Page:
A 'science team' takes new approach to long-term wildfire forecasting 

On a recent Tuesday morning, LaWen Hollingsworth and Brian Anderson prepared for their latest, and probably last, briefing on the Lolo Peak fire. Their workspace was filled with laptops, chairs and plastic folding tables. Huge printouts of fire maps and graphs papered the walls. One listed the probabilities of various fire season-ending event dates for the massive blaze based on historic data from a weather station on Blue Mountain.

Hollingsworth and Anderson are both long-term fire analysts, members of a "science team" tasked with trying to predict the Lolo Peak fire's future. Working out of a trailer parked at the nerve center of the incident command post east of Florence, the two spend their days poring over precipitation records, fuel conditions and drought forecasts—anything that might contribute to the fire's activity in the days and weeks to come. The intelligence they gather is informed by or combined with data generated by other members of their team, including an incident meteorologist and a fire behavior analyst. Hollingsworth says the team offers a "holistic look" at the fire's growth—an approach, she adds, that's still new among Type 1 incident command teams in the Northern Rockies.

"Most people are far more focused, for very good reasons, on just the very immediate future," she says. "We're trying to look at things from a different angle and say, 'What's coming down the road that we need to take into account so that what's being planned right now can be successful?'"

Though the team's research is being used to predict potential end dates for the Lolo Peak fire, Anderson says their work isn't aimed at answering a single question. He uses precipitation as an example. A tenth of an inch of rain might slow the fire's spread in the short-term, perhaps altering the immediate firefighting strategy. In the science team's view, however, that shot of moisture generates longer term considerations.

"The question becomes, OK, when is this thing going to stand back up,'" Anderson says, "or, 'Do we have opportunities in certain places that we can take advantage of this rain?'"

click to enlarge Fire analyst LaWen Hollingsworth briefs members of an incoming incident command team on Aug. 29 regarding the data collected by herself and the rest of the “science team” working the Lolo Peak fire. - PHOTO BY ALEX SAKARIASSEN
  • photo by Alex Sakariassen
  • Fire analyst LaWen Hollingsworth briefs members of an incoming incident command team on Aug. 29 regarding the data collected by herself and the rest of the “science team” working the Lolo Peak fire.

Hollingsworth and Anderson see a lot of opportunity in such a big-picture approach to wildfire strategy, based on their backgrounds with the U.S. Forest Service. Hollingsworth started out with the agency as a fire ecologist and has spent the past six years working at the Missoula Fire Sciences Lab. She was assigned to her first 14-day deployment on Lolo Peak shortly after the fire broke out in July, and refers to her science team duties as a "natural extension of my day job." Anderson, who arrived as a science team trainee Aug. 22, studied silviculture at the University of Montana and found wildfire work "kind of addicting."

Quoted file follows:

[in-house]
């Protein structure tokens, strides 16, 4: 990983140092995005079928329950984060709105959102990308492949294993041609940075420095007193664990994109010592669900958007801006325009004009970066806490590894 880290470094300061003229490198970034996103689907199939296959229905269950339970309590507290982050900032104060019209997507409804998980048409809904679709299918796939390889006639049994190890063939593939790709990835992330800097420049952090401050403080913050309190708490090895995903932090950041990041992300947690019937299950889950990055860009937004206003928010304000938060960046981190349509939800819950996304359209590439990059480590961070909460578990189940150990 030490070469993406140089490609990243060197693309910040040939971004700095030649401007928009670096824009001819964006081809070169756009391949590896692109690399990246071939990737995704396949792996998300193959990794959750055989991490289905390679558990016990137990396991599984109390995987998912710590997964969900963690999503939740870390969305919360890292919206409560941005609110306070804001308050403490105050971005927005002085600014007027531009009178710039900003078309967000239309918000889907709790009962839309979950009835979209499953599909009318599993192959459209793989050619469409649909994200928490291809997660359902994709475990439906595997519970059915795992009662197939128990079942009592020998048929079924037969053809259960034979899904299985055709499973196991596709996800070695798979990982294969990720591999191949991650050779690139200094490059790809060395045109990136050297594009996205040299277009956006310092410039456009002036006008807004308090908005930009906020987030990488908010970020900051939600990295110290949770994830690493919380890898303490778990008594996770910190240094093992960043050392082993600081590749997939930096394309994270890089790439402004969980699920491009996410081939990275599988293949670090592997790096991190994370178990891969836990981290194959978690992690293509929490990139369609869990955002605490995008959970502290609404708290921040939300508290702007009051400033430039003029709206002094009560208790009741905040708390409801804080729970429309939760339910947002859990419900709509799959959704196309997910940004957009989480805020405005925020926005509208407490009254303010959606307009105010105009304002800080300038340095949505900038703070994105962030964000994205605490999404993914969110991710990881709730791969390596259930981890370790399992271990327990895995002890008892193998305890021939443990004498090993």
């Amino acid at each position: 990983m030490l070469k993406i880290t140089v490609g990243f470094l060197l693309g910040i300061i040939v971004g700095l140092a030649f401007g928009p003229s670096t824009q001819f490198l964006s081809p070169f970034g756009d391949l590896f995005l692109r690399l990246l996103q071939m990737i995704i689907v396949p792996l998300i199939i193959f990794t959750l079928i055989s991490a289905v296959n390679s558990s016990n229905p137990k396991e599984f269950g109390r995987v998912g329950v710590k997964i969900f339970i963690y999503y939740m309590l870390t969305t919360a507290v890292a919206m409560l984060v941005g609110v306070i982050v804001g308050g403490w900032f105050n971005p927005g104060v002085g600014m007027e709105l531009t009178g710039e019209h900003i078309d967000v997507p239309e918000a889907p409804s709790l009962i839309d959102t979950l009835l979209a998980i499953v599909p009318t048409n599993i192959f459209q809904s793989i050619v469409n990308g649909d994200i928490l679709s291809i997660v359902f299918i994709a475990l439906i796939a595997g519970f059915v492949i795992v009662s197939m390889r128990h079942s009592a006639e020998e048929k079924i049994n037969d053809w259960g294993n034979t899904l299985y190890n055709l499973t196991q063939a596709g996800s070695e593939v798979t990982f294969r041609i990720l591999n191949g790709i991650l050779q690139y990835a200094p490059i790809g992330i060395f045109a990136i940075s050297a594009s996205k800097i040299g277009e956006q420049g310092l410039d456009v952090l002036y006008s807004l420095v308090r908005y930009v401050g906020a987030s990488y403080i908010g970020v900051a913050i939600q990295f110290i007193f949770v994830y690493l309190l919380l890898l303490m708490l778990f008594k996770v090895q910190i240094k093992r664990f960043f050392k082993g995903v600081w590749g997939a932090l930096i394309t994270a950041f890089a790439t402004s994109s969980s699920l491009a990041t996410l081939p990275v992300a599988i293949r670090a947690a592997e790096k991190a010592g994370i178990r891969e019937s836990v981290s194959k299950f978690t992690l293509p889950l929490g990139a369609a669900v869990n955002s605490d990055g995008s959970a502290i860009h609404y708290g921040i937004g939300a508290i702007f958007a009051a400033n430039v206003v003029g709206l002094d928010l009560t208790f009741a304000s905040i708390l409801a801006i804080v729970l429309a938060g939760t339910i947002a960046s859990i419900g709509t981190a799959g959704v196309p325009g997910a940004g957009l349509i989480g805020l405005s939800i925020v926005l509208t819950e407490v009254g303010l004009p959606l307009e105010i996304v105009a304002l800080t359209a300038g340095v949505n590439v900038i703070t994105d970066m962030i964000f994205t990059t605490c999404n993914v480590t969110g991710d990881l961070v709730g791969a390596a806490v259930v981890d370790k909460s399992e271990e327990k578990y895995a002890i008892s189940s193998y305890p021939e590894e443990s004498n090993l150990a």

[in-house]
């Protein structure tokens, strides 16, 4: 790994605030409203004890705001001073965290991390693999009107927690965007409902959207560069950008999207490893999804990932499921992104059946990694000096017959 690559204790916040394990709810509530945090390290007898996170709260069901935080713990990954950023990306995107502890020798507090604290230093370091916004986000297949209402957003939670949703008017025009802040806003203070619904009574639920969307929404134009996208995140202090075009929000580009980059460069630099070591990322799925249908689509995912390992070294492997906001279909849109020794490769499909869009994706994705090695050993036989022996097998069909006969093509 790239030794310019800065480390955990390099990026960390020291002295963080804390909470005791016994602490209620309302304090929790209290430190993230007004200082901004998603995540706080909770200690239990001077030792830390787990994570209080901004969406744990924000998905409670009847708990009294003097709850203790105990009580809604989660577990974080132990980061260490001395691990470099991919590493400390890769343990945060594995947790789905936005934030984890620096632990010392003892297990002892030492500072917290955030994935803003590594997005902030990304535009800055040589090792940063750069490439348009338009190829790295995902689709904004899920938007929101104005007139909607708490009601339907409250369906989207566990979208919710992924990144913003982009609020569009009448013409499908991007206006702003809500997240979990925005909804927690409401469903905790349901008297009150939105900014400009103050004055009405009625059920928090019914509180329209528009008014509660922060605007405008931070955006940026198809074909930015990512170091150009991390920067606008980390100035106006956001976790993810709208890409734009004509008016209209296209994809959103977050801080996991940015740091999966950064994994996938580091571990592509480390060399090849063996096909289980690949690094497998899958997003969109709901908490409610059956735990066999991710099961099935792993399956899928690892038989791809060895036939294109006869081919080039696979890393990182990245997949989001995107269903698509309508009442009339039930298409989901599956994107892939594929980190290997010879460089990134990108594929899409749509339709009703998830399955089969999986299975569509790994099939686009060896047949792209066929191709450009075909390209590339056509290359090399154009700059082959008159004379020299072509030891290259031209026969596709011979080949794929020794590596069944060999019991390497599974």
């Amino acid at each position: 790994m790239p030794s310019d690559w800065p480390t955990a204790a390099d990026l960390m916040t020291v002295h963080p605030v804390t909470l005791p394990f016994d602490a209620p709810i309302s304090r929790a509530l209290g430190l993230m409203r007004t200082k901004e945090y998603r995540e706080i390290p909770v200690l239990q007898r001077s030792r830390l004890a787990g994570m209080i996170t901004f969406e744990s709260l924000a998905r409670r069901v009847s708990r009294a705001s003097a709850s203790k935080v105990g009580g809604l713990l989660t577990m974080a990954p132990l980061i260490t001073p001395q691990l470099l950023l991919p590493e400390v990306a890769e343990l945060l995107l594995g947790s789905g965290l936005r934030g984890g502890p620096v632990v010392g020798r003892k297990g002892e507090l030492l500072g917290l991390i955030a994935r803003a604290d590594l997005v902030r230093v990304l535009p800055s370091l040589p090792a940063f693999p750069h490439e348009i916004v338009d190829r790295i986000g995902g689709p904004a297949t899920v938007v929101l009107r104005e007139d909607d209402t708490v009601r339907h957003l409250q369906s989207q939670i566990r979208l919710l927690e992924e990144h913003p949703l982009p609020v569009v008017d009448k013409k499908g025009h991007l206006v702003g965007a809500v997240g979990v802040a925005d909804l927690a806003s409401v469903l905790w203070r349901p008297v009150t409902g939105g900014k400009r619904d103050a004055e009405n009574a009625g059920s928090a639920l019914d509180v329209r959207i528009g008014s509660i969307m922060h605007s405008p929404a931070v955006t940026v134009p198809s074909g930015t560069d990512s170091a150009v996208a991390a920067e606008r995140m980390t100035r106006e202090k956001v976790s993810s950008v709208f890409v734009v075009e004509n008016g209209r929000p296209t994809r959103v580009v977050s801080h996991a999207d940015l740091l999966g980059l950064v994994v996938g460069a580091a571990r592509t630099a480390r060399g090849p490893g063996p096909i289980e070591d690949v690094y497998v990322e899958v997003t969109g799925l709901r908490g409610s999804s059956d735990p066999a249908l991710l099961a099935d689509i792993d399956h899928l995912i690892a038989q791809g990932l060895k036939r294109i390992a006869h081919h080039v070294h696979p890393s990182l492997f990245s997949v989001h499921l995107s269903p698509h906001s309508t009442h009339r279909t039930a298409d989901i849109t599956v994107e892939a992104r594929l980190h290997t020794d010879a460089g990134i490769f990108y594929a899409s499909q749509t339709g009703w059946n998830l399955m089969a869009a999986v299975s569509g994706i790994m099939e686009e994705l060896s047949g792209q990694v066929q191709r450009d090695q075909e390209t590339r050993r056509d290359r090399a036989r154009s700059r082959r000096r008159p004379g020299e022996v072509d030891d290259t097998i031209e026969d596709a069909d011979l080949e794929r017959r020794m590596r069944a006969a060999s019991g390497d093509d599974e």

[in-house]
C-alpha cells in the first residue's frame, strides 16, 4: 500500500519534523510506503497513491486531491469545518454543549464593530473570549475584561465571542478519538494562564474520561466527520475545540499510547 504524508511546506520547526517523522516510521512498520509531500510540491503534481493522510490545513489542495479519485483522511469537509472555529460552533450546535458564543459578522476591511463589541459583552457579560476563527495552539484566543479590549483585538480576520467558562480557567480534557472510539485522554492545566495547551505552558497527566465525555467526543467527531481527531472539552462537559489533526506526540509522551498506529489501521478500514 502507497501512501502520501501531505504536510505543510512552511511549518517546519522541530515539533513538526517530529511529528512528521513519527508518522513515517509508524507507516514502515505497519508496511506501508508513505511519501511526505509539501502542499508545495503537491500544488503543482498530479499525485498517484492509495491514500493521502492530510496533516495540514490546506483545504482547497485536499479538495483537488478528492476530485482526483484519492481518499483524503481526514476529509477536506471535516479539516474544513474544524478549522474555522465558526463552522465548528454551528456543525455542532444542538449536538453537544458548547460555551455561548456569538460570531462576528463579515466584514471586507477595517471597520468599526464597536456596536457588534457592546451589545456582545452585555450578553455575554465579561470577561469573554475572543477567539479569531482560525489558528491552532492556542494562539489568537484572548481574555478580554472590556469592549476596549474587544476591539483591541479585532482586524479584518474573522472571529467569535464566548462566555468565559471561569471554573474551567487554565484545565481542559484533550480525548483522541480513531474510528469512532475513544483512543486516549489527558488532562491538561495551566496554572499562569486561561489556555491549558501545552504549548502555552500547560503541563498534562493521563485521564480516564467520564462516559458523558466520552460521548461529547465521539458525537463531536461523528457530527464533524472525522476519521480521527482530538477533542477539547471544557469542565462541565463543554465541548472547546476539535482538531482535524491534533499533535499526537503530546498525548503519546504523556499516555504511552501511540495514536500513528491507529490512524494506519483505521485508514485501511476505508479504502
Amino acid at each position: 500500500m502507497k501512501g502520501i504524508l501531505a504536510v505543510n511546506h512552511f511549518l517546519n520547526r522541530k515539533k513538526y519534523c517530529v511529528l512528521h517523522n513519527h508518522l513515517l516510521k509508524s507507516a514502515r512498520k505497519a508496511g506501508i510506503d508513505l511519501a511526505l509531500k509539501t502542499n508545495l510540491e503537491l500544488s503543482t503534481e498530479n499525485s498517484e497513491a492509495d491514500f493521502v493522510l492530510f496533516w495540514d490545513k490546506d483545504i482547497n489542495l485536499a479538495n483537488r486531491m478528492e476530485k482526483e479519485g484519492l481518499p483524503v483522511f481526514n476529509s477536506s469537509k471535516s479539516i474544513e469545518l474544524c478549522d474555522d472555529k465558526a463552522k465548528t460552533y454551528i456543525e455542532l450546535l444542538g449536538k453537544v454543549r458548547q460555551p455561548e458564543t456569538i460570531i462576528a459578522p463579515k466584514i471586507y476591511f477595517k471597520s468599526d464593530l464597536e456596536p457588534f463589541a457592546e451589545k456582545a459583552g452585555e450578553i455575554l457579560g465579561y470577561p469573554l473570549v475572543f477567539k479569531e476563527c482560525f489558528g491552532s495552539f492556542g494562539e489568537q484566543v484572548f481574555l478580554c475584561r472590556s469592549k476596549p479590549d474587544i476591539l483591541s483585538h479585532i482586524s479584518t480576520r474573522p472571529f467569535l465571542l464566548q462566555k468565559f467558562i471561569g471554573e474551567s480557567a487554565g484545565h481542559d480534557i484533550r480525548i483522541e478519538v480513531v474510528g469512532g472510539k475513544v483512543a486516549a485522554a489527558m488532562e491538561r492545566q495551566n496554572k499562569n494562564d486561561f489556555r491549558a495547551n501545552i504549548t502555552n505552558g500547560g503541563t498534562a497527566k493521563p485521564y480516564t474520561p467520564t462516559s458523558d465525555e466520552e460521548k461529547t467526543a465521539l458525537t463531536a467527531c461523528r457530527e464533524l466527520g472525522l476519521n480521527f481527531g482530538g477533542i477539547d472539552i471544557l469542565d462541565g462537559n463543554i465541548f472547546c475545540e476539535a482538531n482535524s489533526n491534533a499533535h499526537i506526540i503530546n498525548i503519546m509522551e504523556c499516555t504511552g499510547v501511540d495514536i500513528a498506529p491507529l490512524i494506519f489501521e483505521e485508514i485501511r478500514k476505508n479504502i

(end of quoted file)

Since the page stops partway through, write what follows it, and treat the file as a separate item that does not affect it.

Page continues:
"If we can use science to get ahead of this thing and prevent houses from burning up," he says, "then it's all worth it."

Supplying incident commanders with predictions and forecasts used to fight a fire like Lolo Peak comes with no small amount of pressure. Gerald Claycomb, the National Weather Service meteorologist assigned to the Lolo Peak science team, says he feels that pressure every day. Fire is extremely reactive to weather, and it's Claycomb's job to nail down critical factors such as wind speed and direction, temperatures, inversion layers and humidity levels.

"Every forecast I put out, I worry about until they finish their operation," says Claycomb, who was on his second deployment to the Lolo Peak fire this month. "The fire reacts to the weather right away. If you're off 30 degrees on your wind direction, that fire's going to move a different direction than what the firefighters are expecting."

Meteorologists are nothing new in wildland firefighting. Claycomb has been working with fire crews on behalf of NWS for 14 years. Nor are fire behavior analysts a cutting-edge addition to incident management. Rather, it's the scope of the data collected and the way in which it's interpreted that Hollingsworth says represents her team's "progressive approach." They deal in long-term variables—pieces of the firefighting equation that could prove invaluable to incident commanders as they strategize the best ways to combat a weeks- or months-long blaze.

"We're in a changing environment," Hollingsworth says. "The earth is changing. Thoughts and ideas have to change along with it, how we've thought about fire in the past and how we think about fire in the future."

And that doesn't go for just the Lolo Peak fire. During their final briefing Aug. 29, Hollingsworth and Anderson passed their intel along to a new group of scientists and headed off to their next assignment.

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